January 29, 2012 § Leave a comment
Dao was a pure pleasure: a girl from the coffee plantations, she had just arrived that day. She had a lovely smile, she was polite and deferential; it was a cold night and she became very cold on the bike, so when we got home I made her a hot bath, a hot chocolate and warm pajamas to warm up: she was surprised and pleased and embarrassed by the attention. The way she kissed me afterwards — self-consciously but generously — made it clear that she liked and trusted me — indeed, that I appeared to her a kind of mirage: a fairly youthful, good looking, well paying, gentle and kind customer on her first night of work. Her city career would work out well.
The sex was lousy as always, though she did try hard to oblige and there was a brief spark of fire. In the morning I drove her home and she was lost, unable to find her room, a little worried (what if I cannot find my way) and again embarrassed — me sun-burnt country bumpkin coffee picker, what I am doing in the big city. We found the place at last; she pointed out her room in that natural gesture she would use with any new acquaintance. She thanked me politely and — putting her palms together and bowing, offered a pretty, low wai.
She was a gem: an unspoiled girl observing faithfully the feudal principles of respectful subservience to one’s employer. I didn’t offer to trade numbers or to meet again: things could only go down from there. Dao would learn to be city-like — vulgar and insensitive before she learned better sex. Or worse: she might fall in love. These are, after all, girls: they sleep around no more than European college girls do. Like them they are just beginning to learn sex and like them they sometimes fall victim to the emotions it provokes.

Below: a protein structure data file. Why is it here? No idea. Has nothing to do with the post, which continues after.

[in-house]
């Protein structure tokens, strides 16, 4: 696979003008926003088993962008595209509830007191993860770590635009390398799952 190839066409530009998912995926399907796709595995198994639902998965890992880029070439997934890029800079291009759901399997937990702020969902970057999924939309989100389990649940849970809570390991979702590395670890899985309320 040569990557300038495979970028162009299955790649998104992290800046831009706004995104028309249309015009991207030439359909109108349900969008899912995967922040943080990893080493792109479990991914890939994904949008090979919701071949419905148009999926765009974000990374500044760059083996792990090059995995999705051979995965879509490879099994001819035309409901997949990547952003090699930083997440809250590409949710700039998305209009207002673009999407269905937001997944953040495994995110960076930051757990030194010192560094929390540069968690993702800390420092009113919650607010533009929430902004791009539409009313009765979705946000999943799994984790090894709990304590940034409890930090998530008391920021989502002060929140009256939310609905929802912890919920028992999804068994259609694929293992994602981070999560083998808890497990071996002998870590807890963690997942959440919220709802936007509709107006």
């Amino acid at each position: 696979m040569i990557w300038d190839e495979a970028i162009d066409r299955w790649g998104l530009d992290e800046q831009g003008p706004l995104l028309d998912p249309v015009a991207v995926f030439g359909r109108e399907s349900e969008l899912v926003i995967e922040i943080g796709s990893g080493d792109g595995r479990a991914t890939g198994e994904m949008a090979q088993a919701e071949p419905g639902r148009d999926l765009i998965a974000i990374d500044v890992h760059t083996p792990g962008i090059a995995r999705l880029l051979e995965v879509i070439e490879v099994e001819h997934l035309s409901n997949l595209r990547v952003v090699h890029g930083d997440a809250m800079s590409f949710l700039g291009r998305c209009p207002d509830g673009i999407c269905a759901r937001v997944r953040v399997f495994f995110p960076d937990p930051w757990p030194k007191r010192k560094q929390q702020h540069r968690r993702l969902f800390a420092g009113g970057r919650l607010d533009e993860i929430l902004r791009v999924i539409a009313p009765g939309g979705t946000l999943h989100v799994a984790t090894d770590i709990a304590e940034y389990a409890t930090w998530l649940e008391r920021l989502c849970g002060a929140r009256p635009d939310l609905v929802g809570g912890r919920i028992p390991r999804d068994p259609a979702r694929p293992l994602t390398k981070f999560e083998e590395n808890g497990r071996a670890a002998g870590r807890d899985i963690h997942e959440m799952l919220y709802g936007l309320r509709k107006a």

January 28, 2012 § Leave a comment
I was beginning to give thought in my mind of how much I should give Fon at parting; and whether she would make any trouble about it; when she suggested that I take her to her favorite bar. At first I was reluctant to go, knowing that Kung would probably be there and things could get out of hand. But having given the matter a little thought I realized that that might not be a bad thing at all, as it could solve my problem (if Fon chose to walk off in anger), and might be enjoyable into the bargain.
It was: I bought both girls their drinks and played pool with Kung while Fon huddled with her bar girl friends who told her in conspiratorial whispers how I two-timed her, all the while waving to me and from time to time engaging me in a spot of hi-byes (you can’t call what they can say in English, or I in Thai, conversation), or bringing me a snack from their table. (“The two faced Yellow Race!”, no doubt, my club-handed friend Wilhelm would have here exclaimed had he lived to hear this story).